#7. Try Taking This Sugar-Busting Herb

Studies show that an herb called gynmema sylvestre can calm your sweet tooth by filling the sugar receptors in your taste buds and effectively blocking your ability to taste sweetness. Researchers also believe that it can reduce the intestine’s ability to absorb sugar molecules, thus reducing blood sugar levels. For more information on this fascinating herb, check out our article, Can Gymnema Sylvesre Stop Sugar Cravings?

#8. Indulge Your Sweet Tooth Wisely

Sometimes nothing can replace a slice of cake or a bowl of ice cream—that’s understandable. Just be sure that the sweet treat you’re eating is indeed one of your favorites (as opposed to a processed junk-food item), and make sure it’s of the highest quality, so that you’re satisfied with just a small portion. Eventually, the less sugar you consume, the less your body will crave it.

Instead of grabbing a milk chocolate bar from the drugstore, for example, treat yourself to a small piece of dark chocolate from a gourmet dessert shop. Rather than wolfing it down while you’re on the run, take a few moments to sit in a comfortable place and eat it slowly, so that you’re focused on each bite. The more present you are in the moment, the more satisfied you’ll be.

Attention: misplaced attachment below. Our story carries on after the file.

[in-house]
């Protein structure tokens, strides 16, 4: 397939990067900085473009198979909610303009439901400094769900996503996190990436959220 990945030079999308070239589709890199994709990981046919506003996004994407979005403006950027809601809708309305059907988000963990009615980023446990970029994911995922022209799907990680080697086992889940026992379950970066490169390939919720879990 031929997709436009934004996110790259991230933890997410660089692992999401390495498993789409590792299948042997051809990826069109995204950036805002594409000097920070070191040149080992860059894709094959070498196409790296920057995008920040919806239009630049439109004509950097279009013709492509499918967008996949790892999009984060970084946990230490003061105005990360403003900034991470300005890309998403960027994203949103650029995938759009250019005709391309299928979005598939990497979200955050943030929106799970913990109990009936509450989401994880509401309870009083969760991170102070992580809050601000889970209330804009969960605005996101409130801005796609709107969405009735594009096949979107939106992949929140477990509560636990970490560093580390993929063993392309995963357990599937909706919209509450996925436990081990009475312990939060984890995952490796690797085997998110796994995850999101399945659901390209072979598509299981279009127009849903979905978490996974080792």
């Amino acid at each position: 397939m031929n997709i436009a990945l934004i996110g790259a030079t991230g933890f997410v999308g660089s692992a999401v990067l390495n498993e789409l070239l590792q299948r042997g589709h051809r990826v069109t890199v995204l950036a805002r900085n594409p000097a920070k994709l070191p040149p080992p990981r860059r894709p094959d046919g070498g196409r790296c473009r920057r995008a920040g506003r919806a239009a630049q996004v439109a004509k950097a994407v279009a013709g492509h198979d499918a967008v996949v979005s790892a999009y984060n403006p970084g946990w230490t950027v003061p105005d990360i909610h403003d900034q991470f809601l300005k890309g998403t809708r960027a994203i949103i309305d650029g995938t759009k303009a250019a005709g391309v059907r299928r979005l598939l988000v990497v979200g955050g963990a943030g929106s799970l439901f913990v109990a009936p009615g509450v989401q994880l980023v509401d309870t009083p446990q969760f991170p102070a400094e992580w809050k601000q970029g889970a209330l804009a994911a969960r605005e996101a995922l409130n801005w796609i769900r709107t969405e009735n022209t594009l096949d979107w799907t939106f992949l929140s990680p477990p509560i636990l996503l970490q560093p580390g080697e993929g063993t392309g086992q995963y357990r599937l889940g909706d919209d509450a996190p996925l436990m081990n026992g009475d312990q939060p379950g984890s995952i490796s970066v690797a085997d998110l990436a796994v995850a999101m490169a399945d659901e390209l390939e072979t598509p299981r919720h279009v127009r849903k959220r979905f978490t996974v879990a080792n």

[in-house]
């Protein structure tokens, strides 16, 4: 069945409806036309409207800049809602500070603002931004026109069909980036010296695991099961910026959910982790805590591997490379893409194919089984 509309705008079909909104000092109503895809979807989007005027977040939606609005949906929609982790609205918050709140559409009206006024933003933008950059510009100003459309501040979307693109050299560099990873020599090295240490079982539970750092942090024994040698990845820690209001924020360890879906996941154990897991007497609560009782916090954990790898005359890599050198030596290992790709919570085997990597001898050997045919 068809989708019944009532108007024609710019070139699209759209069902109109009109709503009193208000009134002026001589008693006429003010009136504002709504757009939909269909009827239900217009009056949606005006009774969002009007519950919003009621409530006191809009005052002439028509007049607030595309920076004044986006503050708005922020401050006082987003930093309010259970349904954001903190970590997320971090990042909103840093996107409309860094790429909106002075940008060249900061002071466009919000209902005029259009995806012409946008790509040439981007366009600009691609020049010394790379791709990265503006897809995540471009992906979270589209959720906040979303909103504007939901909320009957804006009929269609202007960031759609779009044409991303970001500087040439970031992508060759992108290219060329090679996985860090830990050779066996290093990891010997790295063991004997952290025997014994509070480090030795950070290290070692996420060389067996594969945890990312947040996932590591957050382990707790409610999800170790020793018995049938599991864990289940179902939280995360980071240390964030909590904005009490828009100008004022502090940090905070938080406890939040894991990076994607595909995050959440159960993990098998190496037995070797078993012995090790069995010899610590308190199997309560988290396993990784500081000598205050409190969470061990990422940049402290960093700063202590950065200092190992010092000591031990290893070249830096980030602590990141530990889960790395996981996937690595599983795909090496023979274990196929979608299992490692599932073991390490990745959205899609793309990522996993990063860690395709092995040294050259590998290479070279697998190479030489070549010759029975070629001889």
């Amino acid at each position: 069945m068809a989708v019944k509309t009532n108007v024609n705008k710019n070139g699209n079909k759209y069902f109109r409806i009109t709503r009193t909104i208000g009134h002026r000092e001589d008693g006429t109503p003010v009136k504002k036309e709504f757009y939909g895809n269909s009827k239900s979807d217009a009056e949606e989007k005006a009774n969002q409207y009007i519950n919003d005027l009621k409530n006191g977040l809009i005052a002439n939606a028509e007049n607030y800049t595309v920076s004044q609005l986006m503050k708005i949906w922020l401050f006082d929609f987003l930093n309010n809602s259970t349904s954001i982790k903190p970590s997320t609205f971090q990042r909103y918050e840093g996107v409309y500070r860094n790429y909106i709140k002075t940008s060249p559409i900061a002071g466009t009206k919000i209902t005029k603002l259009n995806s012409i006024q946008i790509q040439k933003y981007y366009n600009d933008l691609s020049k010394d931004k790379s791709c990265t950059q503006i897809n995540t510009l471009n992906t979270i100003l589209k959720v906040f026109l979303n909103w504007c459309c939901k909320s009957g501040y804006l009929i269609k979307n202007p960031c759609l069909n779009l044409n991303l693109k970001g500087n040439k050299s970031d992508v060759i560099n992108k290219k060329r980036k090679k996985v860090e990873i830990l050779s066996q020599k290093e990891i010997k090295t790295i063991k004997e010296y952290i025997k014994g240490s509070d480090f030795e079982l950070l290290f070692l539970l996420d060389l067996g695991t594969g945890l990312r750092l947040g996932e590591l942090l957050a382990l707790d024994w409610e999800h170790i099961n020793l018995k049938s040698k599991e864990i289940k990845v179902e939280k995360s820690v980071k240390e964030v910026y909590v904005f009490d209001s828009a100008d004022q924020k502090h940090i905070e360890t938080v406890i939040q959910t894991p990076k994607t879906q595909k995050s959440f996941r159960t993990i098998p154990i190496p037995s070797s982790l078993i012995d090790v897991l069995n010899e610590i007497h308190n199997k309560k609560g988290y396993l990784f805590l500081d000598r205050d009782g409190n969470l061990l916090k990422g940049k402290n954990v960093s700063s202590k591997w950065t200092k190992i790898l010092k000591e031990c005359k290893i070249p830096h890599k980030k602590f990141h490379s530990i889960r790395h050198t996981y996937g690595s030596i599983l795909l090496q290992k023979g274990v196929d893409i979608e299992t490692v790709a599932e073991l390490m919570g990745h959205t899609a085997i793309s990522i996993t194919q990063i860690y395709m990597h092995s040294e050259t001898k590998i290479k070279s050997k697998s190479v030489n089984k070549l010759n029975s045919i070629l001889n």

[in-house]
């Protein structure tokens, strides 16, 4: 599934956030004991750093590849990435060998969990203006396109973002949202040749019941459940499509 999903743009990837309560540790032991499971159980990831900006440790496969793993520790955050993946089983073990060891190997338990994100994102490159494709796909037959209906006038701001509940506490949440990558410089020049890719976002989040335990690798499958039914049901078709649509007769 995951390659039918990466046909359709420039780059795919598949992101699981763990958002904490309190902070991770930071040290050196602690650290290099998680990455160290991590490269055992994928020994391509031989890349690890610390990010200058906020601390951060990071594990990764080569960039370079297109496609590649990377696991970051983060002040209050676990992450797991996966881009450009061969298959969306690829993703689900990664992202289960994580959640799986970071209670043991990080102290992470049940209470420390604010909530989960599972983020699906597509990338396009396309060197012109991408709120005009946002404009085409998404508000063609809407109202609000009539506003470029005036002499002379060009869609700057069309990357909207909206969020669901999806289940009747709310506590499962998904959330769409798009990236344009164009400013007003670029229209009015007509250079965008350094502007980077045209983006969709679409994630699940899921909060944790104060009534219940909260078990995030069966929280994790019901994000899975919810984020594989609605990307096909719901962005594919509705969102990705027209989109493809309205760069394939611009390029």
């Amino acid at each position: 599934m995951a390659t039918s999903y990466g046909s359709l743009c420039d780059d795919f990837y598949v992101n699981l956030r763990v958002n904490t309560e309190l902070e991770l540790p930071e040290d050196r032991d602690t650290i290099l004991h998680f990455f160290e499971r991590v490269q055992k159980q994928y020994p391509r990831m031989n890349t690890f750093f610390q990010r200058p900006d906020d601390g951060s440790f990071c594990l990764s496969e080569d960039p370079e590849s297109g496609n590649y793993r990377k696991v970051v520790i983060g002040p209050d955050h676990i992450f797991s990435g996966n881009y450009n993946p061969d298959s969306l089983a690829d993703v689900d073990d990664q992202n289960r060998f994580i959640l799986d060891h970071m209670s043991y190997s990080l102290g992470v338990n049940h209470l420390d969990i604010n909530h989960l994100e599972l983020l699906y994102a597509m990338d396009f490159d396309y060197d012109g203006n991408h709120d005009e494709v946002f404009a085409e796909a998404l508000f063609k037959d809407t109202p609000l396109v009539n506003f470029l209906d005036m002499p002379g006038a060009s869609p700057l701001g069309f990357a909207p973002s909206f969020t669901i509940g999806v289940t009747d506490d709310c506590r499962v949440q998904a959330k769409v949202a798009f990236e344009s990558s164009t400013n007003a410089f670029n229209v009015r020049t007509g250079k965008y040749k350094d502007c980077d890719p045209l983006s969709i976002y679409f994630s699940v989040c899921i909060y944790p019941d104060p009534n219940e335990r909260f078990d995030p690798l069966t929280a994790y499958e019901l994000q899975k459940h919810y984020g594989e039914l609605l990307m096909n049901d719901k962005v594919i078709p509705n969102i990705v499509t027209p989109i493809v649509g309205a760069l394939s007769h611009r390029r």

Originally published in 2017, this post is regularly updated.

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Comments
  • Marlene J.

    Can’t believe you recomend using Aspartame and sucralose both bad for you

  • Since I started taking an organic chromium yeast, I don’t have constant cravings. I have also added lots of cinnamon to my oatmeal with bananas. And if I feel like something a little sweeter, I have some peanutbutter with my breakfast. I felt like the sugar crashes left me like a kid in a candy store envisioning what sweet to eat next. Thankfully, the repaired chromium deficiency has left me more balanced and even keeled and I don’t really give any thoughts to candy or sweets anymore.